Namur, Belgium: 1733. Ephemera. An unusual survival of an 18th century swindle and subsequent execution. The manuscript letter is written by Mme de Douglas to an unknown "Monsieur" from Namur (Belgium) dated early January 1733. Mme Douglas was the widow of one of two brothers who inherited their fathers' rich estate from the East Indies. Upon the brothers' death, in order to prevent the estate being distributed to the daughter of her brother in law, she paid a wet nurse and others to falsify testimony implying that the daughter was illegitimate. The daughter was imprisoned but later found to be not guilty, and the courts in Holland (Belgium) indicted Mme Douglas. Ultimately, "The verdict (was) that she be hanged, and that her 80 year old father be brought onto the scaffoled in order to watch the execution; and her 300,000 florin fortune is not sufficient to save her from her fate." [Translation of an article in "Kurz-gefaßter historischer Nachrichten zum Behuf der neuern Europäischen Begebenheiten auf das Jahr 1735," vol. 45 (November) p. 893.
Written in unaccomplished French, bifold, 7 1/4 x 6", 4pp,.
Translation from French:
[From Namur the 1st of Jan 1733
As I learned a few days ago that you also took possession of all the property of your father-in-law, by agreement with your brother-in-law I have the honor to write you these lines, to know if your intention to lodge with me was false, as you assured me of demonstrating the desire if it were up to you, and I assured Monsieur Questand also, agreeable that you appeared to me that we could easily arrange for your interests and mine(.) (I)f you come to Namur it would require us to confer together(.) I am lodging at the moment with Mr Canon Paradis* near St. Aubain, I shall await a response to this letter my compliments if you please to Madame your wife and I wish you both all good wishes in this year that we are beginning according to your desires having the honor to be
with a perfect esteem Sir your very humble and very obedient (??) Countess
* In 1717 Veselovsky, one of Peter the Great's entourage on his second visit to the Low Countries, lodged in Namur 'chez M. le chanoine Paradis.' See Charles Maroy, 'Les voyages de Pierre le Grand,' L'Expansion Belge 6/4 (1913): 209 [199-211].
Further reference to this case is made in a European history published in Nurnberg in 1744, summarizing important events in European history from 1734 to 1744 (Ref. below).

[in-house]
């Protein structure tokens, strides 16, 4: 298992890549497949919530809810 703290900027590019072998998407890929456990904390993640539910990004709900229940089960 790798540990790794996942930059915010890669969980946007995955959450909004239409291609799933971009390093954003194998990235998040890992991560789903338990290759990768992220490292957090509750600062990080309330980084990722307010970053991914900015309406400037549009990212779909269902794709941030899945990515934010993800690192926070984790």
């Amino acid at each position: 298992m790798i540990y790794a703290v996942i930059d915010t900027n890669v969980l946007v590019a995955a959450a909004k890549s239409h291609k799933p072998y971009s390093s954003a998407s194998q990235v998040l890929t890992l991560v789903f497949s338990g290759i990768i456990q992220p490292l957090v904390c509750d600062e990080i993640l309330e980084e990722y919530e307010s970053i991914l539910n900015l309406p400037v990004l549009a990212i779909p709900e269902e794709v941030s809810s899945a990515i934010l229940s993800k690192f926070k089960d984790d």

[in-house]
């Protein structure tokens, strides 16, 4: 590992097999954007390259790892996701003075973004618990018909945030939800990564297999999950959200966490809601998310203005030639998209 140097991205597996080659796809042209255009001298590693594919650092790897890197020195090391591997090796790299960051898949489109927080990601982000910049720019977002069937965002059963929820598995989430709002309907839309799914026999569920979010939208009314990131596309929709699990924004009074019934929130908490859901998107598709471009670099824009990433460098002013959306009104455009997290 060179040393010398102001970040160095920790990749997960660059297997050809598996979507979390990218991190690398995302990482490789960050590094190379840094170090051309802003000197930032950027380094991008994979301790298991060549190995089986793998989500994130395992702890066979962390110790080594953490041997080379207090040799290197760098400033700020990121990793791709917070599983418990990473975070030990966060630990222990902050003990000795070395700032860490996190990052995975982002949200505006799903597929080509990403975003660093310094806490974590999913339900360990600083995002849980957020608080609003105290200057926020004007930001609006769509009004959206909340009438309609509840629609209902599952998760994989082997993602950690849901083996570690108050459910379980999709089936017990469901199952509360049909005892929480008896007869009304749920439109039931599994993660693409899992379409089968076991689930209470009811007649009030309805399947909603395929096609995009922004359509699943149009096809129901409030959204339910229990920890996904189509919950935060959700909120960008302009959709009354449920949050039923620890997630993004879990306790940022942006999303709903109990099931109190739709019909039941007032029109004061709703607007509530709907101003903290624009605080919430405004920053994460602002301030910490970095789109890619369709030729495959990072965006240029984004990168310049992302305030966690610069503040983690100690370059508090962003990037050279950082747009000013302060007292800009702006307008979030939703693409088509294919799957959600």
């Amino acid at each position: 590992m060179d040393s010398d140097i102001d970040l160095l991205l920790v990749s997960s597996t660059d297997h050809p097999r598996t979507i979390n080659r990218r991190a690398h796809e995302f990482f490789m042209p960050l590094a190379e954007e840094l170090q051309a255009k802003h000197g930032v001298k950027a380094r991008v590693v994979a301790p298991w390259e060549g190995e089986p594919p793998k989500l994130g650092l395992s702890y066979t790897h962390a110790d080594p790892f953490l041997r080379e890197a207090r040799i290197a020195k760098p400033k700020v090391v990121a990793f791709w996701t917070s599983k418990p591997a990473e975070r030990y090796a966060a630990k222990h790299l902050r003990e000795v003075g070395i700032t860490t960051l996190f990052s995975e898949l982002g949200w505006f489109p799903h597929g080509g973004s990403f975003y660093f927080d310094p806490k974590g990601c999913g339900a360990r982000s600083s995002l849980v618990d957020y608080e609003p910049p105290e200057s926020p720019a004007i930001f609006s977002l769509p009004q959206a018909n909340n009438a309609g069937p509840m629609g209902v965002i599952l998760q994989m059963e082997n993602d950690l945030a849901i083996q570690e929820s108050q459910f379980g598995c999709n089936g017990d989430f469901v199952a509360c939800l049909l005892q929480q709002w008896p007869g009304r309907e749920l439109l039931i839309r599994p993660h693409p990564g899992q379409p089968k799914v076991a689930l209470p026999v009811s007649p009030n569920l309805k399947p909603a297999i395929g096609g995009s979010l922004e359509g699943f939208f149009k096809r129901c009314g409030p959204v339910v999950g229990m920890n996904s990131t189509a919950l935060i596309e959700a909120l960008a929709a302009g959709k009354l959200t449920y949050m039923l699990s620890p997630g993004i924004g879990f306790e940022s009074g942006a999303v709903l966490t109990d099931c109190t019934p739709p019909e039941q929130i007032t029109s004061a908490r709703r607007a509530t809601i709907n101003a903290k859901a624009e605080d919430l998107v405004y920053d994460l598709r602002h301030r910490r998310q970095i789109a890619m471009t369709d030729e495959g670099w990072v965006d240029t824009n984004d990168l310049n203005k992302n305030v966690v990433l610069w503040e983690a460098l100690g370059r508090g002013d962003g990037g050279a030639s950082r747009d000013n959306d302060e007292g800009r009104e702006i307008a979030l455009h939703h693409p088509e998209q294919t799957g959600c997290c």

'How sharply dishonesty is treated in Holland is illustrated by an example in the person of Madame Douglas. There were two Douglas brothers, both married, who received a rich inheritance from the East Indies. One questioned the legitimacy of the inheritance, the other accepted it. The two were so hostile towards each other that guardians had to be appointed. After awhile both brothers died, one of whom was survived by a daughter. Because, however, the other widow wanted the entire fortune for herself and her children, she corrupted a wet-nurse and other witnesses, who finally testified that the child [presumably of the dead brother] was illegitimate. The mother of the child was put in jail, and the sister-in-law received the entire inheritance. After further investigation the imprisoned woman was found not guilty, and the lying of the widow and her false witnesses was exposed. She [the widow] was prepared to pay 300,000 guilders for her life, but Madame Douglas ended up having to pay far more. Her 80 year old father was forced to watch the execution of her daughter on the scaffold, because he had given his daughter the offending attorney Streich. Nine of the false witnesses were beaten with a broom and seven were branded.' [Translation of a passage on pp. 638-639 in Andreas Lazarus von Imhof, Des Neu-eröffneten historischen Bilder-Saals Zehender Theil... Nürnberg, 1744]. Very good condition. Item #27715